In a joint statement, former Fine Gael leaders Michael Noonan and Alan Dukes also paid tribute to Mr Cosgrave.

The statement described him as "a great leader" and "a man of great honesty and integrity, devoted to the welfare of the State which his father had helped to found".

Fianna Fáil leader Micheál Martin also paid tribute to Mr Cosgrave, and described him as a "remarkable tenure in our public life".

In a statement, he said: "It is forty years this year since Liam Cosgrave left frontline politics following the 1977 general election and his relatively low profile since then means that his extraordinary career has often been somewhat overlooked. This is very unfair as, by any standard, his was a quite remarkable tenure in our public life.

"Until today, he was the last taoiseach to be born prior to the foundation of the State. It is also extraordinary to think that a member of the 1948 inter-party government, formed almost 70 years ago, was still with us until today.

Mr Martin said that Mr Cosgrave will be remembered as a "fair and principled man who conducted the business of government efficiently".

He said: "His lengthy retirement since he left the Dáil in 1981 has been marked by a quiet dignity. He never sought to re-impose himself in the public consciousness. Instead he returned to family life with his wife Vera who sadly also passed away last year."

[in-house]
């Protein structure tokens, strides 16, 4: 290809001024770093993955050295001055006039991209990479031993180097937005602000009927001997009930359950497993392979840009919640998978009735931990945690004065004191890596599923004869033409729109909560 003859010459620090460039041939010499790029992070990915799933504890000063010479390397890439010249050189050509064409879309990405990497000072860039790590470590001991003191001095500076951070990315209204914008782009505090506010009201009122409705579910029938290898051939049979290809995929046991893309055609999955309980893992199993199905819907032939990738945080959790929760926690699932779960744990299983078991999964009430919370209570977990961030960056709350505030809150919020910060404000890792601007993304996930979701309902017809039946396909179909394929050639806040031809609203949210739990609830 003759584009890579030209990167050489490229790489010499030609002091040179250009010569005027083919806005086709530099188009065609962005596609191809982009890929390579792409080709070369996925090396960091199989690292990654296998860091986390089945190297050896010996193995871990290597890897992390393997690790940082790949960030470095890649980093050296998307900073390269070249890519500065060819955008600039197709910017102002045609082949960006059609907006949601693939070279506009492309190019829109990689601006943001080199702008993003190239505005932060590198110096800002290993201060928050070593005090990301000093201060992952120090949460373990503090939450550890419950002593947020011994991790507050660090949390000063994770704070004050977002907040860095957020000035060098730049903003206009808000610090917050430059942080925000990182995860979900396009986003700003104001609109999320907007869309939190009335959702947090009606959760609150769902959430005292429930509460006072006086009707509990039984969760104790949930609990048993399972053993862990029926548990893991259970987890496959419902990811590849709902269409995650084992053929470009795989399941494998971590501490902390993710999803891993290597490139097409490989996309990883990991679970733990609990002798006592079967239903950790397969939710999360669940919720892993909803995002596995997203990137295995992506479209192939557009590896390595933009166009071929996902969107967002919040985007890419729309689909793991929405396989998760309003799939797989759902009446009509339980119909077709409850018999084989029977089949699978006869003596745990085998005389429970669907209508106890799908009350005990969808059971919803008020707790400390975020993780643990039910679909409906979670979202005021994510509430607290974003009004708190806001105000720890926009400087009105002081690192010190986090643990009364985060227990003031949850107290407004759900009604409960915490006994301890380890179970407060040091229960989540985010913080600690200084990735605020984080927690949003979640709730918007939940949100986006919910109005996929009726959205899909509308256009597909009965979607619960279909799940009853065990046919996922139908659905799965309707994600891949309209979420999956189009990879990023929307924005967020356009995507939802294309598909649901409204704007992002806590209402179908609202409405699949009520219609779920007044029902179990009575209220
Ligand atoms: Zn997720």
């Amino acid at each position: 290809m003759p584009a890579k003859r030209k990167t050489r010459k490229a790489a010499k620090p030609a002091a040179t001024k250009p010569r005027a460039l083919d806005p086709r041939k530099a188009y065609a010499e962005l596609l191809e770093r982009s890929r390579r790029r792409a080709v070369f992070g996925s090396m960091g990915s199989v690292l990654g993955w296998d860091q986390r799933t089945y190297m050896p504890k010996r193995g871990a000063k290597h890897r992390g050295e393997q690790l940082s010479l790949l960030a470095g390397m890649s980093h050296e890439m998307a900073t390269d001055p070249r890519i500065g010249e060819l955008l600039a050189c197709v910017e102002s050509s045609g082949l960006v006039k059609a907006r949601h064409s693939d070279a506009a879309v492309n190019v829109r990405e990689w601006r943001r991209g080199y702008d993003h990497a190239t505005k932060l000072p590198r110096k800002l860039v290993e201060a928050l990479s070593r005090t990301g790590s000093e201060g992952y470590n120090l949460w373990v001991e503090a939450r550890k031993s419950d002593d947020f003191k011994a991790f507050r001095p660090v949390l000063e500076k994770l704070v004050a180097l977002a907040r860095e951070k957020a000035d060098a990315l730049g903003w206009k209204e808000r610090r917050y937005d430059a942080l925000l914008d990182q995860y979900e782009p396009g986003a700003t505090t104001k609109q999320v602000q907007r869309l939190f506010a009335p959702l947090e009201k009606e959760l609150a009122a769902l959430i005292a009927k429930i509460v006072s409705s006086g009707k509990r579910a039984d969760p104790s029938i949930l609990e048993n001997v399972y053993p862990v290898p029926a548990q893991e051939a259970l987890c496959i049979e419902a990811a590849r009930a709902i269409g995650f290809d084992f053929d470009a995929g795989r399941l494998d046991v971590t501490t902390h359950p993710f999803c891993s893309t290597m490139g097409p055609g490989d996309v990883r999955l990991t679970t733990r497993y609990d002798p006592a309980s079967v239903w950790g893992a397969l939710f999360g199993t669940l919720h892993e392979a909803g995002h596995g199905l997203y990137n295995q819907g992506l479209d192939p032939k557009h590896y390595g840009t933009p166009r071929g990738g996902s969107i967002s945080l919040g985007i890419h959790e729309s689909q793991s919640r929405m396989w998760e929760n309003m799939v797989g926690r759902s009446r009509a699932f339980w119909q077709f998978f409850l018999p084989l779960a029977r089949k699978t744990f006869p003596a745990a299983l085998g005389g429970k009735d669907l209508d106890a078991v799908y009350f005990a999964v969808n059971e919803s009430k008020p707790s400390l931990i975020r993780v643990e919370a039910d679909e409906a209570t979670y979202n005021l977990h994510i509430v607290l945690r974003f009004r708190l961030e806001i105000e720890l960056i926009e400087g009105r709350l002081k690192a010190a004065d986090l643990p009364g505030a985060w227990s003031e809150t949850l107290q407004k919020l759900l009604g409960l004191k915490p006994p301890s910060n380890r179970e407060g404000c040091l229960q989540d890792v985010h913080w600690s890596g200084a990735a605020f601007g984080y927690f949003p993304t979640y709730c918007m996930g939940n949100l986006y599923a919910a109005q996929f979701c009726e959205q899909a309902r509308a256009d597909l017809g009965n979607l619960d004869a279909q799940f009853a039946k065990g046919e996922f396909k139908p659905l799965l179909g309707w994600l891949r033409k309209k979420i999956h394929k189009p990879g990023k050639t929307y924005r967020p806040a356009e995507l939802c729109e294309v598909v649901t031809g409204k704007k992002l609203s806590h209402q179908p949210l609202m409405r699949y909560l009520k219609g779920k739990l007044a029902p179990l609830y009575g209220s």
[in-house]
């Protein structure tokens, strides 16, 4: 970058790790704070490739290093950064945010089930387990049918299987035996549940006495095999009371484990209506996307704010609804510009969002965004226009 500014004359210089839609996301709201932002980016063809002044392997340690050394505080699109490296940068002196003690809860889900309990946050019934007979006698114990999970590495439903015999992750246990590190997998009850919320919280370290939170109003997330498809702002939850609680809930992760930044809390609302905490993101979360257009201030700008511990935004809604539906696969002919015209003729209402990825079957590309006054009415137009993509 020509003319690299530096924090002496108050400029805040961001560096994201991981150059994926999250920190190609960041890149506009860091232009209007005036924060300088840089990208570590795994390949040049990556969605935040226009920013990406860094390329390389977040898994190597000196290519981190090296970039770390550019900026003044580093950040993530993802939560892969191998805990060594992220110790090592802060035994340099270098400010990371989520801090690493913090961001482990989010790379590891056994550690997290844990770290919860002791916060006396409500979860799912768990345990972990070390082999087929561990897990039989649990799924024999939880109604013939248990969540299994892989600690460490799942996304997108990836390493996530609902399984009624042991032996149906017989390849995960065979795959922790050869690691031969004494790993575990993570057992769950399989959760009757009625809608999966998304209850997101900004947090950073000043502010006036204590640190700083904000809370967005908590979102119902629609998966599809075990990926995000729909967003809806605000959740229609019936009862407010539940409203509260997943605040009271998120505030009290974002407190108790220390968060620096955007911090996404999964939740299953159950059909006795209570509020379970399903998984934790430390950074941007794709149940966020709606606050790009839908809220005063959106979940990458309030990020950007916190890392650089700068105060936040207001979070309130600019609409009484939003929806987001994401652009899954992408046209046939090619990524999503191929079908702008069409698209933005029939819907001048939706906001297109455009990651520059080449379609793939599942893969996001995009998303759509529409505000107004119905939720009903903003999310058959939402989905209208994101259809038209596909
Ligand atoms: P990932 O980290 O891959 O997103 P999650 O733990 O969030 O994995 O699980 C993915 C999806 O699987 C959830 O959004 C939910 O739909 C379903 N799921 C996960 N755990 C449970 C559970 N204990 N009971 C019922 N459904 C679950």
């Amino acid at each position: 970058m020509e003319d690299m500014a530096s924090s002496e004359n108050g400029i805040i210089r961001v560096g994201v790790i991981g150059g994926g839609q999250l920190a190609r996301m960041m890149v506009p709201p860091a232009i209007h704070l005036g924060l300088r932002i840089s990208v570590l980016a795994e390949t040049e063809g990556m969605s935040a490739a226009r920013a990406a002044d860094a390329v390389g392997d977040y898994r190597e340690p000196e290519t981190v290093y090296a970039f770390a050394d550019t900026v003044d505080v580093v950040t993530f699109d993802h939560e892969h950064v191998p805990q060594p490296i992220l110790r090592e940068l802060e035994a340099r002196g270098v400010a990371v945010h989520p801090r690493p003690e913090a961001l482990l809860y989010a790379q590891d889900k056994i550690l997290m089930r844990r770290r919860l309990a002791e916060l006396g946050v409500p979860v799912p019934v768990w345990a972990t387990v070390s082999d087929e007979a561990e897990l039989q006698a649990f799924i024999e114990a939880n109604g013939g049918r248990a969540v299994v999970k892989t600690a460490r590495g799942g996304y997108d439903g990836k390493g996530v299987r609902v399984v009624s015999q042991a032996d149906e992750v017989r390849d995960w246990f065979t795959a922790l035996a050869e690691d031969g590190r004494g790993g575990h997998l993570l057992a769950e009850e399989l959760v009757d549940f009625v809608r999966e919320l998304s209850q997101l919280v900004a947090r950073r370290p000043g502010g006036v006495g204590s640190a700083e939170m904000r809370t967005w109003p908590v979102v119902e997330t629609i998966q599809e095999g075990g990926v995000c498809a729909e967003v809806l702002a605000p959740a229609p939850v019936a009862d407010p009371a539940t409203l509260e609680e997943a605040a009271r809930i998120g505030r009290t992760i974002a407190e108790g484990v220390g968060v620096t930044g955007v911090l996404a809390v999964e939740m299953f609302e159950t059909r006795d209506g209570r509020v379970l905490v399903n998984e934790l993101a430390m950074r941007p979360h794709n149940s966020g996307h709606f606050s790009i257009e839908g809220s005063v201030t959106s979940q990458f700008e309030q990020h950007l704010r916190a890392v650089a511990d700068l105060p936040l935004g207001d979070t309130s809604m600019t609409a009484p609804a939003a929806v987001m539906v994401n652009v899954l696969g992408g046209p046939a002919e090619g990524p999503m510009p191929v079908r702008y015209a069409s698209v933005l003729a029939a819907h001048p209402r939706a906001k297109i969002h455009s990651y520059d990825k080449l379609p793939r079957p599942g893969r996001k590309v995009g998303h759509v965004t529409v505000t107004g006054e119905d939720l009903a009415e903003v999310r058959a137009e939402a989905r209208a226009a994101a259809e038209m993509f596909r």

Sinn Féin president Gerry Adams also extended his sympathies and condolences to Mr Cosgrave's family. 

Mr Adams said: "I want to extend my condolences to the family and friends of former taoiseach Liam Cosgrave on his passing this evening. 

"I also want to express my sympathies with the leader of Fine Gael, Taoiseach Leo Varadkar TD and to the Fine Gael party on the death of their former leader." 

Labour leader Brendan Howlin said that Mr Cosgrave was "a gentleman to his fingertips, a true patriot".

In a statement, he said "on behalf of the Labour Party, I would like to extend my deepest sympathies to Mary, Liam's sons Liam and Ciarán, and extended family, as well as his many friends, former colleagues and all in the Fine Gael party."

Green party leader Eamon Ryan said that he got to know Mr Cosgrave in recent years.

He said, "He brings you back because of that accent. That slight kind of nasally accent, that could be at home in Plunkett or O'Casey. That kind of Dublin accent which has been replaced by a South California drawl in many instances. 

"It was that wit and he had that relic of old decency touched to it. It brought you back to the foundation of our State because of his person history, because of age."

Former Fianna Fáil taoiseach Brian Cowen described Mr Cosgrave as a consummate gentleman who had "an impressive recollection of events and personalities and a repertoire of stories that always amused".

Paying tribute, he added: "His was a life well lived."

Archbishop of Armagh and Primate of All Ireland Eamon Martin described Mr Cosgrave as a "man of strong faith".

He added: "Liam Cosgrave placed great value on the primacy of conscience in his political career and in his private life.

"One of the high points of his life was his attendance at the 1975 canonisation in Rome of the martyred Saint Oliver Plunkett during which he read one of the readings at the Mass." 

Archbishop of Dublin Dr Michael Jackson said Mr Cosgrave "combined courage and courtesy with political patience".

He added: "Members of the Church of Ireland community wish to express sadness and sympathy to the family and friends of former Taoiseach Liam Cosgrave.

"He will be remembered for his dedication and service to the Irish people and his contribution structurally to a solid understanding of reconciliation right across Ireland."